by Chris Stewart, Unite Irish Executive Committee (personal capacity)

On 5th March, Flybe – Europe’s largest regional airline – collapsed, with 2,400 workers suddenly losing their jobs. Workers and passengers were given virtually no warning. Flybe sent texts out at 2am, telling anyone booked on one of their flights not to travel to the airport. No alternative flights were arranged and many workers and passengers were left stranded, unable to get refunds. 

One passenger, whose flight from Birmingham to Glasgow was diverted to Manchester suddenly mid-air, said: “The passengers were very patient and a collection was done among everyone on the plane for those affected. We were patient because I think we realised a delay for us is nothing compared to potential job losses. Everyone’s thoughts are with all the Flybe staff affected.”

Media spin sought to blame the coronavirus for the collapse but, in reality, the profiteering of the company’s shareholders, who for years have been ruthlessly asset-stripping, and the failure of the government to intervene are to blame. Flybe’s largest shareholders, including Virgin and US hedge funds, are likely to recover money from the company’s collapse after mismanaging it into a crisis. Meanwhile, more than 1,300 workers stand to lose their pensions as the company’s pension fund is registered in the Isle of Man tax haven. While the super rich bosses will walk away unscathed, the company’s collapse will be a devastating blow for workers, as they are left without a means to support their families and pay their bills.

Local impact

In Northern Ireland, there were roughly 100 workers directly employed by Flybe who have lost their jobs. However, the collapse of the airline is now threatening the jobs of all workers in Belfast City Airport – including baggage handlers, check-in staff and retail workers. Swissport workers in the City Airport have now been informed of a “fourteen day unpaid stand-down period” – in effect, a temporary layoff. Last year, Swissport reported earnings of €200 million before tax. This callous disregard for their workers’ livelihoods is totally unnecessary, and is rooted only in Swissport’s desire to maximise profits in the short-term. 

Before the collapse, Flybe had operated 80% of the flights at Belfast City Airport, the loss of which threatens connectivity with Scotland, England, Wales, France and the Netherlands. As a result, the collapse could have a devastating impact on the wider economy, with estimates suggesting as many as 1,000 jobs in Northern Ireland could be put at risk. Unite, the union representing Flybe workers, is – at a local level, at least – calling for the company to be nationalised to ensure no loss of jobs or connectivity. Workers in all industries connected to the airline industry should not have their livelihoods threatened due to the incompetence and greed of multinational corporations.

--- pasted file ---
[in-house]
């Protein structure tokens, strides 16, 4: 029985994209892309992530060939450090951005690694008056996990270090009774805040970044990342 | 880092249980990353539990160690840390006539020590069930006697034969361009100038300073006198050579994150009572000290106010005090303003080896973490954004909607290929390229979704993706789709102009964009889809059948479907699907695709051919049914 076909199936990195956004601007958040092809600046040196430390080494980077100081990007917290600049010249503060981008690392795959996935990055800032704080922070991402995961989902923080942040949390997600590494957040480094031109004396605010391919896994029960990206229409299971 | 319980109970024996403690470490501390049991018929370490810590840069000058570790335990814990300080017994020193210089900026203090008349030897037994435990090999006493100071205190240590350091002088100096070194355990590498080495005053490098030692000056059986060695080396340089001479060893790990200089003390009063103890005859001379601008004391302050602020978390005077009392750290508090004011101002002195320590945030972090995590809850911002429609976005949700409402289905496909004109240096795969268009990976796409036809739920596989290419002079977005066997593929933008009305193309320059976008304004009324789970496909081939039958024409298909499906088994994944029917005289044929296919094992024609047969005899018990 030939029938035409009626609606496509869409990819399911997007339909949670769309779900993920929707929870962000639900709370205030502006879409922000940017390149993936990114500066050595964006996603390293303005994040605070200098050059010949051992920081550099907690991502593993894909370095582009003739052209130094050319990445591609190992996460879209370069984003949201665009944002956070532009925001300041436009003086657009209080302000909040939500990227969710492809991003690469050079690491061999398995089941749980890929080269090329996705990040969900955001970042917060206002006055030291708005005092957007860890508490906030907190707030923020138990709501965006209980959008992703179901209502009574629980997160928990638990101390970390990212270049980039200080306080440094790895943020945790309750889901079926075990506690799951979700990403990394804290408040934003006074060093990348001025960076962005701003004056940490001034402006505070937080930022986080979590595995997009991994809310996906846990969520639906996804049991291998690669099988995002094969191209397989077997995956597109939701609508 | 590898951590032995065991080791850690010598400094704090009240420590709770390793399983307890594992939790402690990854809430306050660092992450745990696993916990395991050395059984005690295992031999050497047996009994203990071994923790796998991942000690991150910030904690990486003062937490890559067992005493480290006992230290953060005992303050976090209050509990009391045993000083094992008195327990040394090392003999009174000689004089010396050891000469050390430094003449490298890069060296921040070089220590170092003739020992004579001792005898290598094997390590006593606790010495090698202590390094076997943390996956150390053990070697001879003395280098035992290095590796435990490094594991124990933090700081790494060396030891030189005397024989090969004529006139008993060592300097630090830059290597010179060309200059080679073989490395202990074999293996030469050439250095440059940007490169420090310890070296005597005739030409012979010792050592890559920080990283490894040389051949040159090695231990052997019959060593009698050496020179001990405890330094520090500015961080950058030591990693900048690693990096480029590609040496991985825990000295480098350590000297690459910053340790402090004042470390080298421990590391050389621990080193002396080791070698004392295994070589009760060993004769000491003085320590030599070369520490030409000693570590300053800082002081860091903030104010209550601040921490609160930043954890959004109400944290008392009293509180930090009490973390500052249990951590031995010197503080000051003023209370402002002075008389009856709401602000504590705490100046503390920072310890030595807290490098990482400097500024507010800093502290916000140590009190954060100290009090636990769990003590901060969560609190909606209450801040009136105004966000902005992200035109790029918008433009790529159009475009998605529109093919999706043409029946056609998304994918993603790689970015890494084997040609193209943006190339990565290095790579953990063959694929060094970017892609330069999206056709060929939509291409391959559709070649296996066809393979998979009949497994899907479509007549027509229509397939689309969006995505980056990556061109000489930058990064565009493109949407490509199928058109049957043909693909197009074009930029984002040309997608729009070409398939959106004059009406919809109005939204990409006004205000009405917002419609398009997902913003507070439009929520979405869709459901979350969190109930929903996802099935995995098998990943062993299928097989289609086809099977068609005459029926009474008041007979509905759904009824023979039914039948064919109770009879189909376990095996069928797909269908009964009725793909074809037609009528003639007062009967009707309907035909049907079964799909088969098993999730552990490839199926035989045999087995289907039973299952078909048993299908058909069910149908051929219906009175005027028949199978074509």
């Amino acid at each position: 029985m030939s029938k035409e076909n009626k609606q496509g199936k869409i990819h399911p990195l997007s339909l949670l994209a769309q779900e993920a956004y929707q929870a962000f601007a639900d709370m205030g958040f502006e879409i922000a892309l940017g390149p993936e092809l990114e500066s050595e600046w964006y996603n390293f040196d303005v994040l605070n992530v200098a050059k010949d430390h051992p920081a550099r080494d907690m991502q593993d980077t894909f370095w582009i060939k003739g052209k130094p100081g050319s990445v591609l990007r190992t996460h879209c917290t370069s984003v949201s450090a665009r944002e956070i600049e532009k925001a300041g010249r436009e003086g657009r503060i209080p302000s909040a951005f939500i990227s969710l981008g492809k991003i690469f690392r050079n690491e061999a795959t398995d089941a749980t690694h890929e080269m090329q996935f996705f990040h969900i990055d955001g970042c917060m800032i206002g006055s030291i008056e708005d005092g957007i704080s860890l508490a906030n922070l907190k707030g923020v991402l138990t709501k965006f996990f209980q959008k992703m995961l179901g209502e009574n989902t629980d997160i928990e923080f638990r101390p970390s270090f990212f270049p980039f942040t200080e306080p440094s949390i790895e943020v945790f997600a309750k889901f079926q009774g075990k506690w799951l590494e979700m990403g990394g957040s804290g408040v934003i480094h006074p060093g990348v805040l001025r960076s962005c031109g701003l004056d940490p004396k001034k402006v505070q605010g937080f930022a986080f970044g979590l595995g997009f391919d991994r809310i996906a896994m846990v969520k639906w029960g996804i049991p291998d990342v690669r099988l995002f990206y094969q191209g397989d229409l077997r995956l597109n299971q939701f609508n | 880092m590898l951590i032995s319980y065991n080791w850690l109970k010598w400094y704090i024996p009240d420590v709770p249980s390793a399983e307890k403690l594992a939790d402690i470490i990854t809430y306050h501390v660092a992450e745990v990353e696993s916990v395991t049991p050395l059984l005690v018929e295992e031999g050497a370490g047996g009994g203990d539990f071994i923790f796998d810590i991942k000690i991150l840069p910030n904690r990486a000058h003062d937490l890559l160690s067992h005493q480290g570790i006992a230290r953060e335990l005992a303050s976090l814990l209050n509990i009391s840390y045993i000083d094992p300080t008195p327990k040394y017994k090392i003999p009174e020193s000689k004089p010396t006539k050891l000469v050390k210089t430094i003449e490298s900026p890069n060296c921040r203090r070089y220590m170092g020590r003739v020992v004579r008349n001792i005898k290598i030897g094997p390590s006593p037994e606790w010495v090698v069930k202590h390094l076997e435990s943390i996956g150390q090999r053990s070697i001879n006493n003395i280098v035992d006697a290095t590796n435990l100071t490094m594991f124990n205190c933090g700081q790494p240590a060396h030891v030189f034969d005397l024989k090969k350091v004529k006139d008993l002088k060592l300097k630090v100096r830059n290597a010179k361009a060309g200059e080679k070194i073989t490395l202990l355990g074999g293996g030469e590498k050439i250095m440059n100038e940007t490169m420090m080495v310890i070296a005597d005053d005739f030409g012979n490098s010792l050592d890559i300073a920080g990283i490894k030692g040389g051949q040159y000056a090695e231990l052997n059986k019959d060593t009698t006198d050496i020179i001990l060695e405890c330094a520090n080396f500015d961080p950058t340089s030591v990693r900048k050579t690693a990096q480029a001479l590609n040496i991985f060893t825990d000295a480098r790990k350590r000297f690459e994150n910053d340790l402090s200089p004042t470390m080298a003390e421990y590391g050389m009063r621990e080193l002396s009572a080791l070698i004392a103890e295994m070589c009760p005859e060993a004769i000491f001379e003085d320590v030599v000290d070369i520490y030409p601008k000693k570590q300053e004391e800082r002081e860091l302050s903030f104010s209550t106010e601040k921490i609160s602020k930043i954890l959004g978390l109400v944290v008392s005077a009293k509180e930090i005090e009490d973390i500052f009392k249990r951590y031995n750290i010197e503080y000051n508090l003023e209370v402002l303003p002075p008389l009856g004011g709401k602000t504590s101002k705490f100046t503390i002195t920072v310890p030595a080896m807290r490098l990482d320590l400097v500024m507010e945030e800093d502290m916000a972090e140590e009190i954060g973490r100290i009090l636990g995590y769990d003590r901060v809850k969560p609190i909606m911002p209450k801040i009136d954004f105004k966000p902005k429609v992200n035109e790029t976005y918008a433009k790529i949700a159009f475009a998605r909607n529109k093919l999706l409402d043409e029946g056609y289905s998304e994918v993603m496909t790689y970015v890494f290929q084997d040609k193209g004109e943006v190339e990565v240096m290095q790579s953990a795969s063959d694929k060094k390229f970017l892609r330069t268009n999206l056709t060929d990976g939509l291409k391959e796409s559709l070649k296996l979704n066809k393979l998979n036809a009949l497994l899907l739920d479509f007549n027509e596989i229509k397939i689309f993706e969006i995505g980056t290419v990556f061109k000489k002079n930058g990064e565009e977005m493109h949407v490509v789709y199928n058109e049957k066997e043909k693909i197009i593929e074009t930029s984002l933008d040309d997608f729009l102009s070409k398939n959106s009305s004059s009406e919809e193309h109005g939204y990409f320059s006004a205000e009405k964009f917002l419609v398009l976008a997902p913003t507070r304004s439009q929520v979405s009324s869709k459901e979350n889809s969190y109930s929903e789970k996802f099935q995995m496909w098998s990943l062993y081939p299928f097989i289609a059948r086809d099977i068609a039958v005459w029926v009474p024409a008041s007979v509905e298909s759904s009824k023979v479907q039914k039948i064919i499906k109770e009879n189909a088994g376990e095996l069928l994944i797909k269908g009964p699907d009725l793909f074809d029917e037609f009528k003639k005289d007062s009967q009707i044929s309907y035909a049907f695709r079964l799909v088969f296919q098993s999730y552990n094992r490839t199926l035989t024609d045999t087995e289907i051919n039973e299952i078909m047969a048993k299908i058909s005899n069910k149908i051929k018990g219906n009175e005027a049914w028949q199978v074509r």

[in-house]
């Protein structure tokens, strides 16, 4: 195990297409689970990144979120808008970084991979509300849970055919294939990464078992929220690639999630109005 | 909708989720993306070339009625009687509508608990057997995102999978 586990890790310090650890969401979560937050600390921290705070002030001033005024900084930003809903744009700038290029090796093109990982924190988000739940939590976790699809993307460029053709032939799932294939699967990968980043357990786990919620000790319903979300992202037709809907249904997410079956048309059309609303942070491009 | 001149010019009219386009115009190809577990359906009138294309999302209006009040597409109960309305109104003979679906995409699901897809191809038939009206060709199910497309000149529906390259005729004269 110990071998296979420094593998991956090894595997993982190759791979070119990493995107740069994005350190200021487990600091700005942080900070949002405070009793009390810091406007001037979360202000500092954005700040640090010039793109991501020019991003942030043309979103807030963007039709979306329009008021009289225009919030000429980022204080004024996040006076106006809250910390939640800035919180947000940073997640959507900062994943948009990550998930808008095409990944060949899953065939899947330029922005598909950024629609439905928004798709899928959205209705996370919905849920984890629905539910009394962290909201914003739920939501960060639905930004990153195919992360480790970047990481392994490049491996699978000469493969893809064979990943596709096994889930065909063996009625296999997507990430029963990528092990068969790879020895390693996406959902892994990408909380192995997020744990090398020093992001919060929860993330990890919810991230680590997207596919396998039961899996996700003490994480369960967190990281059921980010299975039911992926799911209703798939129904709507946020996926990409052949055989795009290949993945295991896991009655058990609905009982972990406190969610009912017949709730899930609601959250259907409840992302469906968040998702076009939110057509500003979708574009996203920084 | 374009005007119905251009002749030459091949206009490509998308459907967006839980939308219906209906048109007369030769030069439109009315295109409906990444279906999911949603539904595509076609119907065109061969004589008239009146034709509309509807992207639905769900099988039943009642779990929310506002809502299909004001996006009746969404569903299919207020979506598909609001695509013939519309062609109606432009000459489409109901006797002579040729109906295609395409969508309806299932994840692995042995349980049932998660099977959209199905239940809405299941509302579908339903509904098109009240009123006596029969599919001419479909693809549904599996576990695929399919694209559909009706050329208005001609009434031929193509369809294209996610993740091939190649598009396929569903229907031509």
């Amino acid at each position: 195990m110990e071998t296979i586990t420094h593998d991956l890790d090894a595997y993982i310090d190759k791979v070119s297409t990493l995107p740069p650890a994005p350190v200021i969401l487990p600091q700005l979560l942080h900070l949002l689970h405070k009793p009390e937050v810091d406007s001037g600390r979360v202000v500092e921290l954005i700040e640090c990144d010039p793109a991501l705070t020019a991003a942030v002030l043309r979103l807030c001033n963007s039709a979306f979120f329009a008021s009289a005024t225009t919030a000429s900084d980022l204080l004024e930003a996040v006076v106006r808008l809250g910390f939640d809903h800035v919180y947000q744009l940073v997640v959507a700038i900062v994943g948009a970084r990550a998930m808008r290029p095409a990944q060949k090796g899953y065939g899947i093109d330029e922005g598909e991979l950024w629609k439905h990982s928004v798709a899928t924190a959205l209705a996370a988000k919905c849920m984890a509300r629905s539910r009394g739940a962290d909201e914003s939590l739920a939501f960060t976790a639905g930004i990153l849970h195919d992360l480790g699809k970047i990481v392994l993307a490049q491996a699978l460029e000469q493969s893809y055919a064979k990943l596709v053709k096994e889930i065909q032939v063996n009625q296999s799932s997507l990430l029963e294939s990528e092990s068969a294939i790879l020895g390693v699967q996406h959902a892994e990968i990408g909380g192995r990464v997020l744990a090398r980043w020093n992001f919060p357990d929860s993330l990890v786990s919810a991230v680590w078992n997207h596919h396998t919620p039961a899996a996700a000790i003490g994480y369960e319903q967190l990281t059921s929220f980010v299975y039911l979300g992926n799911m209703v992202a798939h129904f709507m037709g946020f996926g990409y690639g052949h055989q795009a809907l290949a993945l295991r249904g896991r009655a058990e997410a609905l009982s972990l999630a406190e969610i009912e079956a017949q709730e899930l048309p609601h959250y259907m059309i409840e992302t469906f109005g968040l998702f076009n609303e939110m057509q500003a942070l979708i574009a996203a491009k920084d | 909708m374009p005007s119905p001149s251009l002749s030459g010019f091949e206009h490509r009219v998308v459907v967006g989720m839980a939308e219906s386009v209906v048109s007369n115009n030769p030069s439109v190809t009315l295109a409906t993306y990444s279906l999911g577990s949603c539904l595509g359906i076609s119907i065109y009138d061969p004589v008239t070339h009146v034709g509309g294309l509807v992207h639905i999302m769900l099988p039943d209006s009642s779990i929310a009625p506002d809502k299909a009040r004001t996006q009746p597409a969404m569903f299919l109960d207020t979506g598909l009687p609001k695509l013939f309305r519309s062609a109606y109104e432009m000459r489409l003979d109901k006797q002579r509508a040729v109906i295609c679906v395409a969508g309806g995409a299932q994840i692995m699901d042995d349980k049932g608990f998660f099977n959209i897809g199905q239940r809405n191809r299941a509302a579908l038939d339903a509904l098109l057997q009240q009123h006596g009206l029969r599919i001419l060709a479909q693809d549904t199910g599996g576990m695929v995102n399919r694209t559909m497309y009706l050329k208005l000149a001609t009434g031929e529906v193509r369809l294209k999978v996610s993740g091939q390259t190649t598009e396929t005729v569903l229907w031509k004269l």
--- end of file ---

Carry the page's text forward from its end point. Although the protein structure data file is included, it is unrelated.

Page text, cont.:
Workers take action

On Monday, hundreds of Flybe workers met in their union’s offices to discuss the best way forward in fighting for nationalisation. Later that day, Flybe workers gathered at City Hall, speaking to city councillors in what they said was just the first step towards saving their jobs. Captain Chris Robb, base captain at Flybe Belfast City Airport, spoke to the Belfast City Council on the failure of the government to intervene to save these jobs:

“The government had the opportunity to fix this a few weeks ago. That didn’t happen. If this is not addressed urgently, the whole economy of Northern Ireland is going to suffer immensely.”

Belfast Telegraph ( March 9th 2020)

The boss of Belfast City Airport claims he is “very confident” that other airlines will take Flybe’s defunct routes. However, while it was announced that Loganair will be taking over some of these routes, in reality they are only taking on 2% of those offered by Flybe. This will be little consolation to Flybe workers who have no way to pay their bills, nor Swissport workers who now find themselves without an income. Mismanagement and profiteering has caused this crisis, and capitalists that seek only to cut jobs and asset-strip are no solution. 

If action is not taken soon, the effect of the collapse will spiral into retail, hotels, taxis, buses, tourism and the economy generally. To avoid this and to save jobs, the airline should be nationalised and brought under the democratic control of the workers who actually run the service, rather than the super rich who seek only to profit off of it. Only this will maintain connectivity with flight routes that are crucial to the wider economy and ensure all workers keep their jobs.